A few years ago, a group at Columbia University penned an Op-ed in the student newspaper calling on the school to start implementing “trigger” warnings in curricula to alert students about potentially distressing material, even for classics like Greek mythology or Roman poetry. In 2014, students at the University of California urged the school to make trigger warnings mandatoryon all class syllabi, which would require the school to issue advance alerts and allow students to skip those classes.
Recently, a Rutgers University sophomore suggested that alerts should be issued for F. Scott Fitzgerald’s ‘The Great Gatsby’ to say, ‘TW: suicide, domestic abuse and graphic violence, and a Columbia student publicly complained about her professor using the word “negro”, even though he said it in a lesson about 1960s America.
Sadly, this anti-intellectual, anti-learning and anti-free speech movement has spread well-beyond classrooms and now extends to blocking all Conservative speakers, and even Liberals who don’t spout the party line, from lecturing on campus, often using the ridiculous argument that words are weapons that can cause physical harm.
Ironically, while students complain about the ‘violence’ of words, they seem to have no issue resorting to physical violence to prevent speakers from setting foot on campuses. A talk by conservative social scientist Charles Murray was violently shut down by students who physically attacked him and in the process injured a Middlebury professor who was with him. At University of California, Berkeley, once a bastion of free speech, a group with bandannas wrapped around their faces, tore down barricades, shot projectiles at police and lit a light stand on fire, causing more than $100,000 worth of damage, and succeeded in cancelling a scheduled talk by Milo Yiannopoulos, a controversial far-right speaker.
Another trend contributing to this growing ideological racism has been the creation of ‘safe spaces’. The original purpose of a ‘safe space’ was narrowly defined and meant as a temporary physical space on campus for marginalised groups, often gay and transgender students, to discuss issues without abuse or public attacks. However, what was meant to be a temporary space is morphing into permanent ones for various aspects of campus life; from segregated study halls and libraries and some advocates have turned their attention to student housing, which they want to turn into safe spaces by segregating student living quarters.
Another factor is the lack of diversity within faculty. In 2016, the Higher Education Research Institute at UCLA that has surveyed undergraduate teaching faculty for the last twenty-five years found that liberals now outnumber conservative professors, five to one. Another 2017 study by Econ Journal Watch found that faculty at the top 40 colleges, in the fields of Economics, History, Journalism/Communications, Law and Psychology were registered Democrat versus Republican by a whopping 11.5 to 1 margin. The New Yorker described this failure among our higher education institutions, now completely dominated by the left, as an unwillingness to engage with conservative thought, an aversion to debate, and a weakened commitment to free speech.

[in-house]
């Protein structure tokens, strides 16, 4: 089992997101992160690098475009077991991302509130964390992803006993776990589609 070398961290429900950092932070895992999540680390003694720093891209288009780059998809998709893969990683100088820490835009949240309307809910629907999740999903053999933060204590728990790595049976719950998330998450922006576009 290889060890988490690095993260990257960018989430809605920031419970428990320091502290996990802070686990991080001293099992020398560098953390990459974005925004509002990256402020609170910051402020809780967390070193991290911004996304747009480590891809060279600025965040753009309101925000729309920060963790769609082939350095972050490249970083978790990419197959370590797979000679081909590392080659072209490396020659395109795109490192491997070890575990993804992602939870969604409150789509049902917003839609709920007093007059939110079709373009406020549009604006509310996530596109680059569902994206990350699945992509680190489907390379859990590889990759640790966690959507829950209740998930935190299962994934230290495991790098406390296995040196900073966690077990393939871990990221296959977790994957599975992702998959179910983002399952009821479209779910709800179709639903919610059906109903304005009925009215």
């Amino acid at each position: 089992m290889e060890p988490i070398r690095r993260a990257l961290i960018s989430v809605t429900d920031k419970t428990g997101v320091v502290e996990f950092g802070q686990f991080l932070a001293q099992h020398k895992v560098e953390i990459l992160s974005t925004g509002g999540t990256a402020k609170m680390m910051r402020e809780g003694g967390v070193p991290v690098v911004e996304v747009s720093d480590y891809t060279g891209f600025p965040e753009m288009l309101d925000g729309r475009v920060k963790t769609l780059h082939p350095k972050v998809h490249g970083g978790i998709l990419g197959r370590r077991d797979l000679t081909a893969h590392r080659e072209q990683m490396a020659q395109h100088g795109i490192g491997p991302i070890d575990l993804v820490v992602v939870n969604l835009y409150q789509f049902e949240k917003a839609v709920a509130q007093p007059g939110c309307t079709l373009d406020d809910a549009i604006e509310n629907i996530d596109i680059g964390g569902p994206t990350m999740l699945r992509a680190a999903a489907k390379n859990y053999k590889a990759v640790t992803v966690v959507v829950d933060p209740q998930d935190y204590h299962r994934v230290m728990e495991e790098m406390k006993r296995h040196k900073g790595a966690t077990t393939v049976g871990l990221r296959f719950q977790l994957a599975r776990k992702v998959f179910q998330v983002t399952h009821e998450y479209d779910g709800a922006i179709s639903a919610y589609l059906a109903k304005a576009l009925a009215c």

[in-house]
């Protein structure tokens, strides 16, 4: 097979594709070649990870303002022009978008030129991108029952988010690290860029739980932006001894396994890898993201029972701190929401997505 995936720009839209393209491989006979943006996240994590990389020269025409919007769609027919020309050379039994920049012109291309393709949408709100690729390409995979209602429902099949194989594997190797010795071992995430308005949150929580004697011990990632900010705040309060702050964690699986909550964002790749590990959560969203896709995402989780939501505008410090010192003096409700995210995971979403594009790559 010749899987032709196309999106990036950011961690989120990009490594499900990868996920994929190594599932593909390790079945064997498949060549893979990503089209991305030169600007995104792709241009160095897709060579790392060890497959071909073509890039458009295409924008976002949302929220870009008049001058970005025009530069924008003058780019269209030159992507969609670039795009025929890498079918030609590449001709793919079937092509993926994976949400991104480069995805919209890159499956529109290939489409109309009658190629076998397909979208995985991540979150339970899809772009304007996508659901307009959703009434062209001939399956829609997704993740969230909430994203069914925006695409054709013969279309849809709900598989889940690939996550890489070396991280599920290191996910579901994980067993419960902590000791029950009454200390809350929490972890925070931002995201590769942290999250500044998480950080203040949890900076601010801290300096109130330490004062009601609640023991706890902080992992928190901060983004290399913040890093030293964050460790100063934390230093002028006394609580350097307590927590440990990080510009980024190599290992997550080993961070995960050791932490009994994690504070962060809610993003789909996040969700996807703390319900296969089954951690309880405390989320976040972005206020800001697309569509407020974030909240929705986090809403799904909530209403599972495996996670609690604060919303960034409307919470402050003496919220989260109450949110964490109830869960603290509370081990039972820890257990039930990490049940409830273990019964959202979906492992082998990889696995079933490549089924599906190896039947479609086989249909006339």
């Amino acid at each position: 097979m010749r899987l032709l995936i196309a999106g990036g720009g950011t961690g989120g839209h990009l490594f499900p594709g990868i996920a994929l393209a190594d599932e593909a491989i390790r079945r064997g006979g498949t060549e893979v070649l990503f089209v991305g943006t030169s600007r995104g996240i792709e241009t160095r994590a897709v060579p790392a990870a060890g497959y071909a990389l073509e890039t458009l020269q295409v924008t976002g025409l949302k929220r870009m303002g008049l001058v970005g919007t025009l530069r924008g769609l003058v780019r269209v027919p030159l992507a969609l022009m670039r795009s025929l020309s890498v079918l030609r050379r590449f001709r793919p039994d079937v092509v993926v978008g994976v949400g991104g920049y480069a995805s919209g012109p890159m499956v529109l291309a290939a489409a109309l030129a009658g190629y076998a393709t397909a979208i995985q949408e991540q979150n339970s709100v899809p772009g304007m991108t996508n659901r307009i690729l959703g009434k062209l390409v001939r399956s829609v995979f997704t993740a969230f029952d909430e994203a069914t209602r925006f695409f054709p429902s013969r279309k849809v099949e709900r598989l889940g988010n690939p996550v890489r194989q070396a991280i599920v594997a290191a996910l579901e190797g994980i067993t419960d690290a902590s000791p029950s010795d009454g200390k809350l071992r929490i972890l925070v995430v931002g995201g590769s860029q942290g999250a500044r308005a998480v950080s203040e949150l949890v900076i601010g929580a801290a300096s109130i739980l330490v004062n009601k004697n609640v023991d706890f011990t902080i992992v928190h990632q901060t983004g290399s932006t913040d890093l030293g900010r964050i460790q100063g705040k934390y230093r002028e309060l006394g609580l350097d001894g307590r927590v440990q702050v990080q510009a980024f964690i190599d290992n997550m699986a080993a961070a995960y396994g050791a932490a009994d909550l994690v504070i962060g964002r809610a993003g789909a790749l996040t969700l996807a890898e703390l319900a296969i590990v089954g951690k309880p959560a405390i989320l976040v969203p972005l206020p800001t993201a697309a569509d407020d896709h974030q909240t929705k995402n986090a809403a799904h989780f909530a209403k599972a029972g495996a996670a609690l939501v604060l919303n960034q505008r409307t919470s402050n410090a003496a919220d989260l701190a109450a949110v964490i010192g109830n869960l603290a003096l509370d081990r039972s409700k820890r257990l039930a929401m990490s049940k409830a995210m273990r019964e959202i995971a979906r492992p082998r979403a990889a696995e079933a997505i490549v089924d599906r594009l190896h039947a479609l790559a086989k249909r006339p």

For me the main issue is that these developments defeat the main purpose of higher education, which was to open minds rather than to create conformity. Colleges are meant to challenge our thinking by introducing new ideas and exposing us to a broad spectrum of viewpoints. Instead, it seems education is now focusedon creating false realities and safe echo chambers which do not prepare students for the realities of life in the real world.
Colleges are the final rite of passage between the safety and security of home and the unfairness and harshness of life. Time there is meant to help students grow thicker skins, in part by interacting with people who have different views, backgrounds and life experiences than their own. As our world continues to shrink, having a thicker skin has become more, not less, important.
The point is not to pretend that there are no Holocaust deniers or to tell them never to engage with people with offensive views. Progress requires us to work with all types of people. We need to teach children the facts of history (good, bad and ugly) and equip them with critical thinking skills and thick skins so they can publicly debate and defeat bad ideas with better ones.
How can you change the world for the better, if you refuse to accept its ugly realities first?
Every successful democratic society requires a broad spectrum of views, thoughts and ideas to thrive and succeed. This is the point of diversity, not simply skin colour, but diverse thinking. As a brown person, I would rather someone openly hate the colour of my skin but embrace my thinking, not the other way around. If we try to mould everyone into one way of thinking, then that is the end of innovation and progress in society.
As Salman Rushdie once famously said, the price of free speech, and a free society, is that ugliness comes with it. If we try to close down speech we define as critical, unkind, hurtful or distasteful, then we walk away from free speech all together – there is no middle ground.
As a society we would be wise to remember that sticks and stones may break bones, but censoring words and thoughts destroys democracy.